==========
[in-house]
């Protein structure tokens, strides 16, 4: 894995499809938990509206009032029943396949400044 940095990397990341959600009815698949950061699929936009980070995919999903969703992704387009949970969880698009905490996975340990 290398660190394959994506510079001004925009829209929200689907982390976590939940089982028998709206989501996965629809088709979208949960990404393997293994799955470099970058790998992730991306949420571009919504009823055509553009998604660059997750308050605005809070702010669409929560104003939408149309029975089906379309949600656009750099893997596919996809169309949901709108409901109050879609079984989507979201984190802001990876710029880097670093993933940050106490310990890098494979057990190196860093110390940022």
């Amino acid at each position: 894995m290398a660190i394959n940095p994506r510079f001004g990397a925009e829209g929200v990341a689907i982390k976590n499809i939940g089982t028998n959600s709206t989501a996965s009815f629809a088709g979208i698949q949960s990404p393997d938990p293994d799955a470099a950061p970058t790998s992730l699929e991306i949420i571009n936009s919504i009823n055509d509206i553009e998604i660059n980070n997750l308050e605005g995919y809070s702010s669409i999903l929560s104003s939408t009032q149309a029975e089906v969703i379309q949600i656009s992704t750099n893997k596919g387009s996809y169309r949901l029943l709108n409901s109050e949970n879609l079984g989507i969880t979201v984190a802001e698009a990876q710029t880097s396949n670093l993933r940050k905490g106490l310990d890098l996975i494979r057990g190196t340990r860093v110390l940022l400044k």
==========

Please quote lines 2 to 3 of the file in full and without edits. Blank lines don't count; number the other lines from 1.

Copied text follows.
């Protein structure tokens, strides 16, 4: 894995499809938990509206009032029943396949400044 940095990397990341959600009815698949950061699929936009980070995919999903969703992704387009949970969880698009905490996975340990 290398660190394959994506510079001004925009829209929200689907982390976590939940089982028998709206989501996965629809088709979208949960990404393997293994799955470099970058790998992730991306949420571009919504009823055509553009998604660059997750308050605005809070702010669409929560104003939408149309029975089906379309949600656009750099893997596919996809169309949901709108409901109050879609079984989507979201984190802001990876710029880097670093993933940050106490310990890098494979057990190196860093110390940022």
């Amino acid at each position: 894995m290398a660190i394959n940095p994506r510079f001004g990397a925009e829209g929200v990341a689907i982390k976590n499809i939940g089982t028998n959600s709206t989501a996965s009815f629809a088709g979208i698949q949960s990404p393997d938990p293994d799955a470099a950061p970058t790998s992730l699929e991306i949420i571009n936009s919504i009823n055509d509206i553009e998604i660059n980070n997750l308050e605005g995919y809070s702010s669409i999903l929560s104003s939408t009032q149309a029975e089906v969703i379309q949600i656009s992704t750099n893997k596919g387009s996809y169309r949901l029943l709108n409901s109050e949970n879609l079984g989507i969880t979201v984190a802001e698009a990876q710029t880097s396949n670093l993933r940050k905490g106490l310990d890098l996975i494979r057990g190196t340990r860093v110390l940022l400044k």